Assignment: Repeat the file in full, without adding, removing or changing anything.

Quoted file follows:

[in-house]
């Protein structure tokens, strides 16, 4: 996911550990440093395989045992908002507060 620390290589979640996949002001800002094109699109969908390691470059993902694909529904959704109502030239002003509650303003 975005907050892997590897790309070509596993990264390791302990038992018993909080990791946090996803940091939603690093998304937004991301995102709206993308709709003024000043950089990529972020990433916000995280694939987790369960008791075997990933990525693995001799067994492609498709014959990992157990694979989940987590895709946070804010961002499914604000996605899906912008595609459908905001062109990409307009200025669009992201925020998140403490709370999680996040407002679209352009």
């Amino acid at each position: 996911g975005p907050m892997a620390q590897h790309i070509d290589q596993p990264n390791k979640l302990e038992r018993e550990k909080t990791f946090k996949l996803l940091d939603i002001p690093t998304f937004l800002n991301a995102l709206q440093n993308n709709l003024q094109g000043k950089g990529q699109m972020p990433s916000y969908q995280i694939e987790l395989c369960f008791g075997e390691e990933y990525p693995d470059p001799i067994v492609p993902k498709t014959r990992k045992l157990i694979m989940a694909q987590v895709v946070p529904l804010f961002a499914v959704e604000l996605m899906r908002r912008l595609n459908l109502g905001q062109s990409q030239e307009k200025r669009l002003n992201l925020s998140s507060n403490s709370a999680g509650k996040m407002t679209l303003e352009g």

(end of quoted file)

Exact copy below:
[in-house]
């Protein structure tokens, strides 16, 4: 996911550990440093395989045992908002507060 620390290589979640996949002001800002094109699109969908390691470059993902694909529904959704109502030239002003509650303003 975005907050892997590897790309070509596993990264390791302990038992018993909080990791946090996803940091939603690093998304937004991301995102709206993308709709003024000043950089990529972020990433916000995280694939987790369960008791075997990933990525693995001799067994492609498709014959990992157990694979989940987590895709946070804010961002499914604000996605899906912008595609459908905001062109990409307009200025669009992201925020998140403490709370999680996040407002679209352009």
């Amino acid at each position: 996911g975005p907050m892997a620390q590897h790309i070509d290589q596993p990264n390791k979640l302990e038992r018993e550990k909080t990791f946090k996949l996803l940091d939603i002001p690093t998304f937004l800002n991301a995102l709206q440093n993308n709709l003024q094109g000043k950089g990529q699109m972020p990433s916000y969908q995280i694939e987790l395989c369960f008791g075997e390691e990933y990525p693995d470059p001799i067994v492609p993902k498709t014959r990992k045992l157990i694979m989940a694909q987590v895709v946070p529904l804010f961002a499914v959704e604000l996605m899906r908002r912008l595609n459908l109502g905001q062109s990409q030239e307009k200025r669009l002003n992201l925020s998140s507060n403490s709370a999680g509650k996040m407002t679209l303003e352009g």